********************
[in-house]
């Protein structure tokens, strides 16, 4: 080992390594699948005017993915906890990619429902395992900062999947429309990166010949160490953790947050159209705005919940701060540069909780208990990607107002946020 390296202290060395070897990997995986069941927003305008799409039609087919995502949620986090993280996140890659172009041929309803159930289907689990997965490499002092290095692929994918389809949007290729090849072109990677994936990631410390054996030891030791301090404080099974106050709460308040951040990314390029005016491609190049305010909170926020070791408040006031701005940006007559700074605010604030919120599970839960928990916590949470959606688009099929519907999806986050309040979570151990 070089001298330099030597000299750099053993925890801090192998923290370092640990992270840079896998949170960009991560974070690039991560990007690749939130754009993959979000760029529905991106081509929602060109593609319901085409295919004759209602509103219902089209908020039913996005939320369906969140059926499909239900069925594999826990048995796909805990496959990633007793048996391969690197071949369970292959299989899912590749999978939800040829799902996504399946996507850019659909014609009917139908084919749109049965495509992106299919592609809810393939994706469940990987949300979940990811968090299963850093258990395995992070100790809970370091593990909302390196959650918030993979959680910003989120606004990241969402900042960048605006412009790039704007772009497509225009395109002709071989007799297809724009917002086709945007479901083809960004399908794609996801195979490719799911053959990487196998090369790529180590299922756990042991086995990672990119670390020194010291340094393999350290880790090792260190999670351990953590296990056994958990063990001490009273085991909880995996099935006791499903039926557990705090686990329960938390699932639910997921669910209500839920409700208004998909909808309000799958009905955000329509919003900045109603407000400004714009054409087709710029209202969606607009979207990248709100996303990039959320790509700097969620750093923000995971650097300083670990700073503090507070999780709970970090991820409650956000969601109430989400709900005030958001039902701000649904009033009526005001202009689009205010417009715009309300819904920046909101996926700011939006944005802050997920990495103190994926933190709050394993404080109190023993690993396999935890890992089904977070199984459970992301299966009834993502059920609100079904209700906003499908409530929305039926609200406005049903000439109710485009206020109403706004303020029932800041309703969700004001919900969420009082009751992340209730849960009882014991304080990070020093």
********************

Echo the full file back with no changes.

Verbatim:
[in-house]
């Protein structure tokens, strides 16, 4: 080992390594699948005017993915906890990619429902395992900062999947429309990166010949160490953790947050159209705005919940701060540069909780208990990607107002946020 390296202290060395070897990997995986069941927003305008799409039609087919995502949620986090993280996140890659172009041929309803159930289907689990997965490499002092290095692929994918389809949007290729090849072109990677994936990631410390054996030891030791301090404080099974106050709460308040951040990314390029005016491609190049305010909170926020070791408040006031701005940006007559700074605010604030919120599970839960928990916590949470959606688009099929519907999806986050309040979570151990 070089001298330099030597000299750099053993925890801090192998923290370092640990992270840079896998949170960009991560974070690039991560990007690749939130754009993959979000760029529905991106081509929602060109593609319901085409295919004759209602509103219902089209908020039913996005939320369906969140059926499909239900069925594999826990048995796909805990496959990633007793048996391969690197071949369970292959299989899912590749999978939800040829799902996504399946996507850019659909014609009917139908084919749109049965495509992106299919592609809810393939994706469940990987949300979940990811968090299963850093258990395995992070100790809970370091593990909302390196959650918030993979959680910003989120606004990241969402900042960048605006412009790039704007772009497509225009395109002709071989007799297809724009917002086709945007479901083809960004399908794609996801195979490719799911053959990487196998090369790529180590299922756990042991086995990672990119670390020194010291340094393999350290880790090792260190999670351990953590296990056994958990063990001490009273085991909880995996099935006791499903039926557990705090686990329960938390699932639910997921669910209500839920409700208004998909909808309000799958009905955000329509919003900045109603407000400004714009054409087709710029209202969606607009979207990248709100996303990039959320790509700097969620750093923000995971650097300083670990700073503090507070999780709970970090991820409650956000969601109430989400709900005030958001039902701000649904009033009526005001202009689009205010417009715009309300819904920046909101996926700011939006944005802050997920990495103190994926933190709050394993404080109190023993690993396999935890890992089904977070199984459970992301299966009834993502059920609100079904209700906003499908409530929305039926609200406005049903000439109710485009206020109403706004303020029932800041309703969700004001919900969420009082009751992340209730849960009882014991304080990070020093």